Last summer, Schy did a test run at Madera Country Club, attracting 70 kids between the ages of 12 and 18 and charging $60. DeChambeau did a welcome video for the inaugural event. It worked well enough that Schy did a few more events at other local country clubs. In September, DeChambeau asked him how much he needed for the second year. According to DeChambeau, Schy asked for $125,000 for two years to get the tour off the ground. (A draft of a line of credit document from DeChambeau’s camp indicates the actual amount was $130,000.)

Schy described the amount for DeChambeau as being equivalent to his coach dipping into his wallet and giving $3.

“I know Bryson and I knew he didn’t really want to give the money and I certainly knew he didn’t want to give it for a long period of time,” Schy said.

At their next meeting, Schy said DeChambeau, who fronted the cost of creating the 501-C3 foundation, told him he isn’t a fan of non-profits and he needed to make money off the tour. Schy said DeChambeau agreed to give the money but as a non-recourse loan for the tour, adding he wouldn’t need to repay the loan.

“What does that even mean?” Schy asked. “It was the stupidest thing I’d ever heard.”

DeChambeau claims he was never presented a viable business plan, and DeChambeau’s agent, Brett Falkoff, a vice president in the golf division at GSE Worldwide, contends that the 501-C3 was set up incorrectly in the state of California and DeChambeau never signed any official paperwork.

“It is our understanding that initially, they had only filed the certificate of incorporation (not attached) with the California Secretary of State and had not prepared bylaws or any other organizational documents. After requesting copies of the bylaws, it appears they then prepared some form bylaws and sent the attached bylaws to Connor Olson [DeChambeau’s manager]. The bylaws provided were not consistent with the stated intent of the Tour and would not have been adequate to support the proposed Tour activities. At that point, Bryson authorized his personal attorney to prepare bylaws that were consistent with the stated purposes of the Tour and would permit the Tour to function as intended,” Falkoff wrote in an email. “The new bylaws were prepared, at Bryson’s expense, and were completed sometime in June along with the Line of Credit Note that would have allowed Bryson to fund the Tour’s initial operations. Once the revised bylaws were approved and executed, there were a few additional resolutions that would have been prepared related to the makeup of the board of directors and authorizing the signing of the note.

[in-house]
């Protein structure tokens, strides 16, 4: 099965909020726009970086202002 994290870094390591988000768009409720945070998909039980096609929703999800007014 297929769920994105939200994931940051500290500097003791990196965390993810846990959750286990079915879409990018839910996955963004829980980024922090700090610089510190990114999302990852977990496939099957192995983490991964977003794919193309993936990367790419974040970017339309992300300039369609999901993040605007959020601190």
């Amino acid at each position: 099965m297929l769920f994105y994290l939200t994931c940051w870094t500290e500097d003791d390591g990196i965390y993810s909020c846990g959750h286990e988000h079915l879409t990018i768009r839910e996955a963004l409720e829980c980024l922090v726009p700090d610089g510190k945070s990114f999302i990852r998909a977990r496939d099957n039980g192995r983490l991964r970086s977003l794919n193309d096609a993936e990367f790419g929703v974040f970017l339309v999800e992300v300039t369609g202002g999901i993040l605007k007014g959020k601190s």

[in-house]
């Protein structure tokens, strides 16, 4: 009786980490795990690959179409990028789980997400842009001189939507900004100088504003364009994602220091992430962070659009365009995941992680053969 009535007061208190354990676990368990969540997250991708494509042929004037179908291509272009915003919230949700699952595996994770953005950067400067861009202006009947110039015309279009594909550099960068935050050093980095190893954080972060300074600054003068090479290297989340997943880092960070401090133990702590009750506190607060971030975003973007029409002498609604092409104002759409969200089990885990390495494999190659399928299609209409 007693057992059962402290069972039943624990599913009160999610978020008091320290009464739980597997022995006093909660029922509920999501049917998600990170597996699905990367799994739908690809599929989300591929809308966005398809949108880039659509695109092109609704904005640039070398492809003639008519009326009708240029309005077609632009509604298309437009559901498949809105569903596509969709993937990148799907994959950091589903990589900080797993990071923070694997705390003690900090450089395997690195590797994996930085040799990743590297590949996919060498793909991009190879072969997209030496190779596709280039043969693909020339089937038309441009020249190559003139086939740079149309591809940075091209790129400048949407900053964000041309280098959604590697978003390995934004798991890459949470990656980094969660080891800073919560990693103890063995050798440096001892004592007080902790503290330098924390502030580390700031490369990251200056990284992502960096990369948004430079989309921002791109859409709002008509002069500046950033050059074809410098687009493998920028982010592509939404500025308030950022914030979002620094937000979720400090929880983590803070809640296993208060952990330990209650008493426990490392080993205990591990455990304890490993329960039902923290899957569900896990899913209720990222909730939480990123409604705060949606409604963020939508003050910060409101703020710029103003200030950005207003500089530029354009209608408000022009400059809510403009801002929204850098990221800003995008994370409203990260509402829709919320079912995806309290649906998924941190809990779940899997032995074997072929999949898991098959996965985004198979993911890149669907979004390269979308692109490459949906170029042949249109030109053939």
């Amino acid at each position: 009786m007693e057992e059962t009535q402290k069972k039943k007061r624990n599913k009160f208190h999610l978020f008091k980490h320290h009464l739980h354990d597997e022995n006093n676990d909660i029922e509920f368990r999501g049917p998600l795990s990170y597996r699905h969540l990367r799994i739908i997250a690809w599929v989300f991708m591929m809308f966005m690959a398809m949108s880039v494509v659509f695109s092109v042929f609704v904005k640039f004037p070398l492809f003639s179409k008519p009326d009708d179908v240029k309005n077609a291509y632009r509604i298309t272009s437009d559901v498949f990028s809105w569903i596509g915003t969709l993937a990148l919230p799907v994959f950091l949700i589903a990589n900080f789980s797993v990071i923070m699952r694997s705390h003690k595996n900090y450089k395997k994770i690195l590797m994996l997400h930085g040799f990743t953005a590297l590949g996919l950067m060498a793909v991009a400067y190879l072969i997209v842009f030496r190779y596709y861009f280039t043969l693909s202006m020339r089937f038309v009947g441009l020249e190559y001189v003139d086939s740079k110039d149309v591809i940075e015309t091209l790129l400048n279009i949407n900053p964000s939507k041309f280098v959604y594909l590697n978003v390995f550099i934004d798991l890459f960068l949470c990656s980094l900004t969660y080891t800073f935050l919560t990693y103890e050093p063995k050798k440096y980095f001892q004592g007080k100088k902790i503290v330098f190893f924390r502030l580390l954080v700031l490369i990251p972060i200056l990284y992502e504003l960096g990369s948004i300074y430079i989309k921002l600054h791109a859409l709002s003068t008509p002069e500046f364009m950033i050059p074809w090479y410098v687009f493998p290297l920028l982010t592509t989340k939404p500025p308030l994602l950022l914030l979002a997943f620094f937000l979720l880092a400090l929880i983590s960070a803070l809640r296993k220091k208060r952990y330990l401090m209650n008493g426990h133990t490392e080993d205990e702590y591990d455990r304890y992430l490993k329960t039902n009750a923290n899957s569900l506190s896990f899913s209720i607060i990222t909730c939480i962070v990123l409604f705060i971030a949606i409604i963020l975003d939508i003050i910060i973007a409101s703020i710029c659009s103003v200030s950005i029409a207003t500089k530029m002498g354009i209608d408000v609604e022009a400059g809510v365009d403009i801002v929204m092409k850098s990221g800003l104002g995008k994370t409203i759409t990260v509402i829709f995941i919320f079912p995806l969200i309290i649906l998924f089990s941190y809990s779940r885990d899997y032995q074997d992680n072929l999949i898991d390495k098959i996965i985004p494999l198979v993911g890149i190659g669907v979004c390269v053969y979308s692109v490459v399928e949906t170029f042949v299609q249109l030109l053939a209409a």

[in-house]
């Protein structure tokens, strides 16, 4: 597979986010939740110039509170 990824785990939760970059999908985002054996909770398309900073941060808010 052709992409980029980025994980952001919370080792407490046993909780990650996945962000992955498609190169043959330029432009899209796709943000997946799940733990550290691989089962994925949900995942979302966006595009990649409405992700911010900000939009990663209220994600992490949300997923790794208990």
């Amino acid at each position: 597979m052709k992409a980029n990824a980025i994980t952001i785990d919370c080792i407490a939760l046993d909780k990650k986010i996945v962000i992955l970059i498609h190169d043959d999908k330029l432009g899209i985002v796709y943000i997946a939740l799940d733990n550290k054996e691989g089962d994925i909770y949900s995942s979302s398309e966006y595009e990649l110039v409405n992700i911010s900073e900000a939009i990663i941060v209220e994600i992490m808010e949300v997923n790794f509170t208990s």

“It did not appear that an attorney was consulted about the process for forming the new entity, which is why the cleanup was necessary.  It would have been irresponsible for Bryson to advance money to the Tour entity prior to getting the proper documentation completed and signed.”

Receipt of the certificate to Olson was received on March 6. A month later, they requested bylaws and other required documents from Schy and his fellow board member Brandon McQueen. On June 5, DeChambeau’s lawyer reviewed and prepared the revised bylaws and six days before he won the U.S. Open, a line of credit to facilitate the funding had been prepared.

Schy was planning on doing four or five junior tour events this year, but once DeChambeau started ignoring him he grew more concerned about how he could keep the tour afloat. He sought other means to do so but those fell through, too. Tournaments were scheduled to begin in mid-June and parents started wondering what was going on. Schy said he heard only from DeChambeau’s management. Falkoff confirmed that was the case and offered an explanation for the delay.